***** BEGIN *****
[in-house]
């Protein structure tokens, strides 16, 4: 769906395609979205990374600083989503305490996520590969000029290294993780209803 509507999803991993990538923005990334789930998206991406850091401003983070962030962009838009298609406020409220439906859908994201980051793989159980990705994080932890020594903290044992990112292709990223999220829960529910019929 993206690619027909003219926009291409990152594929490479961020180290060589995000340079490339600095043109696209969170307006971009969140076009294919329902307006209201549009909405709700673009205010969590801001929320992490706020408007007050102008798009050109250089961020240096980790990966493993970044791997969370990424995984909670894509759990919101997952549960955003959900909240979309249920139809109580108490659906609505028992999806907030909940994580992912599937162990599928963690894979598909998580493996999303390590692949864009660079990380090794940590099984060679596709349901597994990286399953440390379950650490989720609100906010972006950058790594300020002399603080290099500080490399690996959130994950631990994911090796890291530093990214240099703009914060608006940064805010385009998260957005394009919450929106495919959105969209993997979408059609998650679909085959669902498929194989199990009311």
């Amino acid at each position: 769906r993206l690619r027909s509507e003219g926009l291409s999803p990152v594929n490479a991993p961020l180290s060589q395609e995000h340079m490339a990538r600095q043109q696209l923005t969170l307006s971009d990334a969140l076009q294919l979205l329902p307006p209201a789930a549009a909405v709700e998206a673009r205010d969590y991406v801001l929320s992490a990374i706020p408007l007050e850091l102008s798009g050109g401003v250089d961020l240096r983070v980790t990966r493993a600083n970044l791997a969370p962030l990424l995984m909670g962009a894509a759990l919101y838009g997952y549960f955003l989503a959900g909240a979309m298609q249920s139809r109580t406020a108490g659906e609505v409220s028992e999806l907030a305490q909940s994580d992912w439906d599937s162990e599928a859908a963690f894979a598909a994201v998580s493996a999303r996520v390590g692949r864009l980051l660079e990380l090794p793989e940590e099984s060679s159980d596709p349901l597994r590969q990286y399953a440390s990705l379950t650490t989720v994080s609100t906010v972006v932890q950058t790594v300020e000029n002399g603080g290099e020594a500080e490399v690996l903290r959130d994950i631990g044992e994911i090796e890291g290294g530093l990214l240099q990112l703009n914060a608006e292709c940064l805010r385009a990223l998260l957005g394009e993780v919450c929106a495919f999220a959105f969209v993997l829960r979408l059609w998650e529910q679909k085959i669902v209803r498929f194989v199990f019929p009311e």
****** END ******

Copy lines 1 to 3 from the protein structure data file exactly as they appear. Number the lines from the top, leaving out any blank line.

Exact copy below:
[in-house]
């Protein structure tokens, strides 16, 4: 769906395609979205990374600083989503305490996520590969000029290294993780209803 509507999803991993990538923005990334789930998206991406850091401003983070962030962009838009298609406020409220439906859908994201980051793989159980990705994080932890020594903290044992990112292709990223999220829960529910019929 993206690619027909003219926009291409990152594929490479961020180290060589995000340079490339600095043109696209969170307006971009969140076009294919329902307006209201549009909405709700673009205010969590801001929320992490706020408007007050102008798009050109250089961020240096980790990966493993970044791997969370990424995984909670894509759990919101997952549960955003959900909240979309249920139809109580108490659906609505028992999806907030909940994580992912599937162990599928963690894979598909998580493996999303390590692949864009660079990380090794940590099984060679596709349901597994990286399953440390379950650490989720609100906010972006950058790594300020002399603080290099500080490399690996959130994950631990994911090796890291530093990214240099703009914060608006940064805010385009998260957005394009919450929106495919959105969209993997979408059609998650679909085959669902498929194989199990009311």
């Amino acid at each position: 769906r993206l690619r027909s509507e003219g926009l291409s999803p990152v594929n490479a991993p961020l180290s060589q395609e995000h340079m490339a990538r600095q043109q696209l923005t969170l307006s971009d990334a969140l076009q294919l979205l329902p307006p209201a789930a549009a909405v709700e998206a673009r205010d969590y991406v801001l929320s992490a990374i706020p408007l007050e850091l102008s798009g050109g401003v250089d961020l240096r983070v980790t990966r493993a600083n970044l791997a969370p962030l990424l995984m909670g962009a894509a759990l919101y838009g997952y549960f955003l989503a959900g909240a979309m298609q249920s139809r109580t406020a108490g659906e609505v409220s028992e999806l907030a305490q909940s994580d992912w439906d599937s162990e599928a859908a963690f894979a598909a994201v998580s493996a999303r996520v390590g692949r864009l980051l660079e990380l090794p793989e940590e099984s060679s159980d596709p349901l597994r590969q990286y399953a440390s990705l379950t650490t989720v994080s609100t906010v972006v932890q950058t790594v300020e000029n002399g603080g290099e020594a500080e490399v690996l903290r959130d994950i631990g044992e994911i090796e890291g290294g530093l990214l240099q990112l703009n914060a608006e292709c940064l805010r385009a990223l998260l957005g394009e993780v919450c929106a495919f999220a959105f969209v993997l829960r979408l059609w998650e529910q679909k085959i669902v209803r498929f194989v199990f019929p009311e």